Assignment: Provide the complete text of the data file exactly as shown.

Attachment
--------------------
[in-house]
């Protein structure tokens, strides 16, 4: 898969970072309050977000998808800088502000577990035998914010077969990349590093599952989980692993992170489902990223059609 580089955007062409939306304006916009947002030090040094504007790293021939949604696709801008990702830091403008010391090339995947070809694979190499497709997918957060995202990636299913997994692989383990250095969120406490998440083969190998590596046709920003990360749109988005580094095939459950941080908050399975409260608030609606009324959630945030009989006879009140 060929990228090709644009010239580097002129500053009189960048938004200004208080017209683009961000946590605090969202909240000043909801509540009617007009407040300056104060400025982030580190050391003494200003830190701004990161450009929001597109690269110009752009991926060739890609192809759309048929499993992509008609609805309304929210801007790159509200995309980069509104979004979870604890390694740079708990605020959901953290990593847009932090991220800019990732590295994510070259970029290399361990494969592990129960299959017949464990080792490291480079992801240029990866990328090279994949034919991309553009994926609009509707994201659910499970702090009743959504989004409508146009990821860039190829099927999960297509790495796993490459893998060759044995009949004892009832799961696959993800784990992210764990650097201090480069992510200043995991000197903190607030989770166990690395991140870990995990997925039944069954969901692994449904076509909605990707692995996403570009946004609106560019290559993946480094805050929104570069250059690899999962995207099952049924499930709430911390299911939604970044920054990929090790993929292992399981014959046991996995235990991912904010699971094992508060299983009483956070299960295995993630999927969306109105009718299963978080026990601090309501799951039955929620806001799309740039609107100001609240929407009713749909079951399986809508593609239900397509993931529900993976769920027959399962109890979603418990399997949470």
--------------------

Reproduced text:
[in-house]
């Protein structure tokens, strides 16, 4: 898969970072309050977000998808800088502000577990035998914010077969990349590093599952989980692993992170489902990223059609 580089955007062409939306304006916009947002030090040094504007790293021939949604696709801008990702830091403008010391090339995947070809694979190499497709997918957060995202990636299913997994692989383990250095969120406490998440083969190998590596046709920003990360749109988005580094095939459950941080908050399975409260608030609606009324959630945030009989006879009140 060929990228090709644009010239580097002129500053009189960048938004200004208080017209683009961000946590605090969202909240000043909801509540009617007009407040300056104060400025982030580190050391003494200003830190701004990161450009929001597109690269110009752009991926060739890609192809759309048929499993992509008609609805309304929210801007790159509200995309980069509104979004979870604890390694740079708990605020959901953290990593847009932090991220800019990732590295994510070259970029290399361990494969592990129960299959017949464990080792490291480079992801240029990866990328090279994949034919991309553009994926609009509707994201659910499970702090009743959504989004409508146009990821860039190829099927999960297509790495796993490459893998060759044995009949004892009832799961696959993800784990992210764990650097201090480069992510200043995991000197903190607030989770166990690395991140870990995990997925039944069954969901692994449904076509909605990707692995996403570009946004609106560019290559993946480094805050929104570069250059690899999962995207099952049924499930709430911390299911939604970044920054990929090790993929292992399981014959046991996995235990991912904010699971094992508060299983009483956070299960295995993630999927969306109105009718299963978080026990601090309501799951039955929620806001799309740039609107100001609240929407009713749909079951399986809508593609239900397509993931529900993976769920027959399962109890979603418990399997949470």